John Key's valedictory speech next week after 15 years in politics and eight years as Prime Minister will be one of the most keenly anticipated ever.

There is still a lot about his departure that feels unexplained and contrary to the natural laws of politics.

He might have been known as the smiling assassin in business and his reputation suggested he was ruthless.

Yet he will never be the politician who fought to the bitter end.

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Helen Clark stayed in bed for a week after losing to John Key in 2008 and she fought to the bitter end to become UN Secretary-General and you'd expect nothing less from a conviction politician.

The first time I encountered John Key was in 2001 when I was covering a northern regional conference of the National Party at Waipuna.

Every regional conference was worth attending in those days because the party was in the midst of a civil war with Michelle Boag challenging Auckland businessman John Slater as party president.

I'd like to say it was obvious he was going to have a meteoric rise and become one of the most successful New Zealand politicians of the modern age. But it wasn't.

Jenny Shipley introduced Key as the hotshot Kiwi making it abroad who was home to be guest speaker.

Key talked energetically and easily about the dynamism of the Irish economy - which was still some years away from collapse - and how New Zealand could emulate it.

He had clearly been plotting, however. He returned to New Zealand from London to oust sitting MP Brian Neeson in a closely fought selection battle - Key won by 32 votes to 28.

Just two people switching votes in that selection would have denied Key his run in 2002 and all that followed.

Key became the consummate retail politician. Even if what he said didn't have a great deal to say, he knew how to say in a way that made people feel good.

English leans the other way, plenty of conviction, but not so great on the retail unless you've got half an hour to spare.

For all the back-slapping in National about a seamless transition to English, Key's energy and easy nature has been missed.

So too has his style of politics - often more a commentator than a player - which disarmed his opposition.

His temporary re-entry into the limelight for a week of final farewells will be a reminder of how different they are and what is missing from English's repertoire.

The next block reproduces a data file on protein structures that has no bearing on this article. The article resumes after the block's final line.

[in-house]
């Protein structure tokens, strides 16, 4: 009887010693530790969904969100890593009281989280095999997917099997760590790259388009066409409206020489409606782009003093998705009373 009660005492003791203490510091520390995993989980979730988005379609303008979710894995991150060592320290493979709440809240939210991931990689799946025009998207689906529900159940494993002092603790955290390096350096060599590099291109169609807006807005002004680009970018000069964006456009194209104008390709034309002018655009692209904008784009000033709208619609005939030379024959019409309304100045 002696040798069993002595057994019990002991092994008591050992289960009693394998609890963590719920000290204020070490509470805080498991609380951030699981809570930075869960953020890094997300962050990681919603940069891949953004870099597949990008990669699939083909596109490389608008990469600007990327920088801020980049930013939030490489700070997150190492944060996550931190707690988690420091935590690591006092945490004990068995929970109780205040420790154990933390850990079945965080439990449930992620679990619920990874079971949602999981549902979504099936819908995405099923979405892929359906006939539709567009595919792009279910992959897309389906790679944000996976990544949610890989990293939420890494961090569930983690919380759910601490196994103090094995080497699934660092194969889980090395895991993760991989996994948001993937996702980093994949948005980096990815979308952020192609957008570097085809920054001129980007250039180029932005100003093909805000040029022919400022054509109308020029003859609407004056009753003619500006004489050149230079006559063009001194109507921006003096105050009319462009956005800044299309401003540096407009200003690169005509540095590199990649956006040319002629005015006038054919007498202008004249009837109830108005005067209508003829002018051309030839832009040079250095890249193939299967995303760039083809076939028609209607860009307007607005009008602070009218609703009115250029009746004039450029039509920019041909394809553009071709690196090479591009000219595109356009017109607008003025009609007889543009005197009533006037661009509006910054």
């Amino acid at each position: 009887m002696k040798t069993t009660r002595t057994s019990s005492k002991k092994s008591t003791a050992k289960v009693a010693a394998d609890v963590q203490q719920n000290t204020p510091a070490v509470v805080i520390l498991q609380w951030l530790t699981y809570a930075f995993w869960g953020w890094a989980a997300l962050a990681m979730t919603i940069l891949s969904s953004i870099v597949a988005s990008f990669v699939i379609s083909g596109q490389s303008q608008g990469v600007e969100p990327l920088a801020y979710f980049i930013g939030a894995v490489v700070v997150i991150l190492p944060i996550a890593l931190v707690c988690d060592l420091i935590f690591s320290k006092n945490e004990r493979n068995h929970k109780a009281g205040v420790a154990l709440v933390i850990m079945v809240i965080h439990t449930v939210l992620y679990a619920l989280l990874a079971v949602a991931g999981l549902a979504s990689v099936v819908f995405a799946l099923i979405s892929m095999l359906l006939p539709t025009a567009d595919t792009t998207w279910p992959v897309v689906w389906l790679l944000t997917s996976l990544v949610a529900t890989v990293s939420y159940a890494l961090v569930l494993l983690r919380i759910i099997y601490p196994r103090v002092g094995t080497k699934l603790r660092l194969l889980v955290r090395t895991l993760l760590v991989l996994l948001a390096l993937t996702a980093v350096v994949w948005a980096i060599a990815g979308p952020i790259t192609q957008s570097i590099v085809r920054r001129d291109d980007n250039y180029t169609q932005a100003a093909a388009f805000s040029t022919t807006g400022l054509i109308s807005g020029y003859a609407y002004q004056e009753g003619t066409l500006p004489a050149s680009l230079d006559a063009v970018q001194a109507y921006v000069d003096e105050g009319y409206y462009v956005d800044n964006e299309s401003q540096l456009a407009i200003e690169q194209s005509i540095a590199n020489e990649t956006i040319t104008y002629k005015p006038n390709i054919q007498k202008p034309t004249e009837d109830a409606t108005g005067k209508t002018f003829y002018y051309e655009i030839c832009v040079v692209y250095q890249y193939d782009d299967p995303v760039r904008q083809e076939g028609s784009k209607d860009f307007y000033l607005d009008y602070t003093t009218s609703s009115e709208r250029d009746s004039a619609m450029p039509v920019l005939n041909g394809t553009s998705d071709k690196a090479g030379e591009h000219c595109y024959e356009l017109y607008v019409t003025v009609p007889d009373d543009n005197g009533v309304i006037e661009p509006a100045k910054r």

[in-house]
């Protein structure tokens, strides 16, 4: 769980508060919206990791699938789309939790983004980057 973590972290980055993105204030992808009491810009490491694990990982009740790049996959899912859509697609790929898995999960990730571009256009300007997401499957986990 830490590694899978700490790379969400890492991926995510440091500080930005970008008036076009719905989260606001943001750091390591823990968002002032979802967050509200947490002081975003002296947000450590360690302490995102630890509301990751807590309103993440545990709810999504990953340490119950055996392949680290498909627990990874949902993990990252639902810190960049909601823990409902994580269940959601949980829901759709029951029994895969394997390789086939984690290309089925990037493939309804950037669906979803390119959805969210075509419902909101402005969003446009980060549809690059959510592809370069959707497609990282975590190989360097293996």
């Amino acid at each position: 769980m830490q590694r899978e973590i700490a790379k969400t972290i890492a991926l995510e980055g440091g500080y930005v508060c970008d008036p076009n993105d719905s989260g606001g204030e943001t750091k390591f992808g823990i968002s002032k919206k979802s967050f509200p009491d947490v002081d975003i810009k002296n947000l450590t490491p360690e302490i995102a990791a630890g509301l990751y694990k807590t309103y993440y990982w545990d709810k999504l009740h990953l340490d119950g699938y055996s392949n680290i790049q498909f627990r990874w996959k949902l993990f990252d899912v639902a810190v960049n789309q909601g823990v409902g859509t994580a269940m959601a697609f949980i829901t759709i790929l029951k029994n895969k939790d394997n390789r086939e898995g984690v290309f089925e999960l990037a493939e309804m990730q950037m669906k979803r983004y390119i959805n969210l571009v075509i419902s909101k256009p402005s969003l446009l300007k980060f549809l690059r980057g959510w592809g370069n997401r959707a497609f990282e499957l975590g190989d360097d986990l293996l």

Perhaps there is an expectation in National that the respect in which English is held by those who follow politics closely will naturally be replicated to voters once they are exposed to his intelligence over time.

Earlier, there was so much to be distracted by - the leadership vote, the Cabinet reshuffle, the first overseas trip, the first state of the nation speech, the first Waitangi Day boycott, the first meeting with the Australian Prime Minister.

English was fizzing at every first thing he encountered as a new leader. As my colleague Claire Trevett noted on his first overseas trip, to Europe in January, he could not stop grinning.

That was probably the closest English is going to come to the John Key experience, of being naturally and relentlessly positive.

But the novelty is wearing off and English is starting to revert to his default position, of being relentlessly measured and considered.

The more he relaxes into the role, the more he edges towards dreary.

And if he becomes dreary, he will appear to be unresponsive to issues bubbling away, such as water quality, the sale of water, house prices and immigration.

Just as some fitness freaks need a personal manager at the gym, maybe one of Bill English's staff needs to sit on his shoulder with a cattle prod to steer him away from political drift.

The Press Gallery will have to start taking alarm clocks into post Cabinet press conferences to wake them up when it is over.

National has been so pleased with its "seamless leadership transition" that it appears not to have noticed how much sharper Labour and the Greens have become and what a boost they are getting from their natural allies outside Parliament such as Forest and Bird and Greenpeace.

The Opposition regularly calls for Environment Minister Nick Smith to be sacked but would be devastated if he actually was because his handling of water and housing is helping them no end.

The water issue is gathering a head of steam and the political management seems to be absent.

Two things Key was exceptional at was recognising when voters were getting uneasy about issues and communicating with them.

It is where English appears to have a deficit. He and Steven Joyce have been experienced political managers but more so internally.

Joyce is now Finance Minister and chairman of National's election campaign. English is having to come to grips with the most demanding job in the country.

Is anyone in the party looking out for political danger?

The release of the swimmable rivers policy backfired because specialist journalists who should have been briefed beforehand on a highly technical measure were not and opponents set the agenda.

The petition this week about the sale of bottled water has raised some difficult issues about pricing and what is fair but seemed to be simply dismissed.

The demonisation of the agriculture sector by environmentalists demands some close attention in Government.

Key would have had a plan by now.

Bill English can't spend his whole time asking himself what John Key would do but it would pay to do so occasionally.